Just when you thought January was going a bit quiet in the Maker world, ASUS decided to secretly launch the Tinker Board, without any major press release or even product support. However, it's a breath of fresh air to see a new development board that is not based on a AllWinner System-on-Chip(SoC). The media has picked up on this and hailed it as another "Raspberry Pi Killer" or "Raspberry Pi on Steroids", well they are kind of right but not really. It’s easy for us to sit here a judge a book by its cover, comparing every man and his dev board to the Raspberry Pi when:
A fair comparison? I think not, I would say that this board sits in between the Raspberry Pi and an x86 board, and that is a fair statement.
Why the Secrecy?
Well I would imagine for a number of reasons ASUS did not do a press release, mainly because there is no product support for this board yet. It could also be that the board is still in Beta testing and there are further hardware revisions to come this year. This is also a new market for ASUS primarily known for its gaming hardware and accessories in the traditional Desktop computing market, maybe they are just testing the waters to see what the community/media response is before investing further into the maker market. Whatever the reason, their secret is out!
The Hardware Spec
As mentioned before, this board is not based on any other SoC that we have seen before. It uses the ASUS quad-core ARM Cortex-A17 Rockchip RK3288 1.8GHz processor with ARM Mali-T764 graphics capable of 4K HDMI output. The SoC itself is now a couple of years old, however it was quite revolutionary when first introduced in 2014.
The board also features 2GB of DDR3 RAM and a microSD card slot for storage. It supports 802.11 b/g/n Wi-Fi and Bluetooth 4.0 from the Realtek RTL8723BS and Gigabit Ethernet which also uses a Realtek IC. ASUS has also stated that the Ethernet port is completely separate from the USB bus thus drastically increasing performance
There are also up to four USB 2.0 slots for connecting USB peripherals, HDMI output up to 4K screen resolution and a 40-pin GPIO header much like the Raspberry Pi. At the moment it is unknown whether the board will be able to support Raspberry Pi HAT boards.
Table 1: GPIO Pinout
| Pin Label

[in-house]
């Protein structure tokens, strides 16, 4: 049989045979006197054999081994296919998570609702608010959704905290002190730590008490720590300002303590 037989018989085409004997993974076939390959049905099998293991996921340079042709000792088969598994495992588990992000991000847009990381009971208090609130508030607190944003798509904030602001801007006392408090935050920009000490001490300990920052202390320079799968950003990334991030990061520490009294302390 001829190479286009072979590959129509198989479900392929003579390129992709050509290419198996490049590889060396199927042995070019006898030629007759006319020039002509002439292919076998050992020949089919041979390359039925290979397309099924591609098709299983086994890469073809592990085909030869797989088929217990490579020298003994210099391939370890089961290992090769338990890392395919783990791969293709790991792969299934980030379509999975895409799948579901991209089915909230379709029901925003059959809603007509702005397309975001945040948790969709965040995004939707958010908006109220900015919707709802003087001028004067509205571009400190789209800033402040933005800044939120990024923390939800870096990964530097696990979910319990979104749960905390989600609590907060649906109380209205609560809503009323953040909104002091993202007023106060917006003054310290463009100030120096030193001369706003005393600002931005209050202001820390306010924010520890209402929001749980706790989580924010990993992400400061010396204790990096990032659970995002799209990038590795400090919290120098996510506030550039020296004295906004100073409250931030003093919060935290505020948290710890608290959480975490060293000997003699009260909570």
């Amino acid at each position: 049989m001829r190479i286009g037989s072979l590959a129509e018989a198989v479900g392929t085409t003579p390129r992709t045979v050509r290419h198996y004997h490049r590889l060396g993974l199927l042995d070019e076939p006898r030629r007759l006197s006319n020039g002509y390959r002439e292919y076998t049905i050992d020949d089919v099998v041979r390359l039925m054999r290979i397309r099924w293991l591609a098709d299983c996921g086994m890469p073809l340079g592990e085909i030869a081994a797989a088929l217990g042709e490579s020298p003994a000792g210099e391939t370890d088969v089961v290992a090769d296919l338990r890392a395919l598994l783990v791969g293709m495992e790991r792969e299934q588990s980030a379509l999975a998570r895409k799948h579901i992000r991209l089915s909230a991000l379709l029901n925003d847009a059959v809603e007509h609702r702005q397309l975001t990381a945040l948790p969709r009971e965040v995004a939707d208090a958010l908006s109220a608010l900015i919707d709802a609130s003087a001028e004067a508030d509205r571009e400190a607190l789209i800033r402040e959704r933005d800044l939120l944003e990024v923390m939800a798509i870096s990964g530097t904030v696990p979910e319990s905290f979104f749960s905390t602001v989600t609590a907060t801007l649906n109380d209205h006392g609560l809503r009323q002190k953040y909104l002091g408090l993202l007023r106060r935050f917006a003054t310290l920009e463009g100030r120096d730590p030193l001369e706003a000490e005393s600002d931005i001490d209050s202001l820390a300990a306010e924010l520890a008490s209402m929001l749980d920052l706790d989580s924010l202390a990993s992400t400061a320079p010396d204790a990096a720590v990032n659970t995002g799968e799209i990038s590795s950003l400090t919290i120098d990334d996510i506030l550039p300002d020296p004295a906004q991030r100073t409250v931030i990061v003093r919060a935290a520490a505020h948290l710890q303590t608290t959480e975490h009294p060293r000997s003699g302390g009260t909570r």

||Pin Number||Pin Label|
|SPI0 CLK||11||12||PCM CLK|
|SPI0 RXD||15||16||UART1 CTSN|
|SPI2 CLK||23||24||SPI2 CSN0|
|I2C4 SDA||27||28||I2C4 SCL|
|SPI0 CSN1||31||32||UART2 TX PWM3|
|UART3 TX||37||38||PCM SDI|
According to the Python API, not much actually works and is ready yet –
"Note that the current release does not support SPI, I2C, hardware PWM or serial functionality on the ASUS yet. This is planned for the near future - watch this space! One-wire functionality is also planned. Although hardware PWM is not available yet, software PWM is available to use on all channels."
Programming in real-time is also not on offer with the Python API –
"If you are after true real-time performance and predictability, buy yourself an Arduino http://www.arduino.cc !"
The Tinker Board is almost like-for-like the same as the Raspberry Pi, including the same form factor with CSi and DSi connectors. You can also power it using a micro USB power adaptor with a minimum of 2A (2.5A recommended).
Support for the Tinker Board is somewhat limited, actually it almost doesn't exist. You have to rummage deep deep down in the depths of the ASUS support forums. There you can actually find partial schematics, GPIO API’s and both the Debian and Kodi images to burn to a microSD card. Even after reading some of the ReadMe files in their API, they send users over to the Raspberry Pi forums for support. What's interesting is reading the FAQ, ASUS has stated that the board is almost for sale at cost–
"Tinker board packs a whole load of exciting feature into a very small space, and at an incredibly competitive price that's barely more than its manufacturing cost. ASUS has identified a clear DIY/maker market trend and we intend to create a big impact with our little board, so we’ve crammed in loads of tech while keeping our profits to a minimum — it's our little contribution to the DIY world"
The board itself is priced at $69 (£55) and is currently only available through a few distributers.
I have said it before and I’ll say it again, whilst the hardware specs are impressive and the price is set fairly; you cannot have a successful dev board without concrete support and a solid community. However, I have since ordered one of these boards and I’m interested to know how it actually does compare to the likes of the Raspberry Pi and possibly a much higher end x86 board such as the UDOO or LattePanda.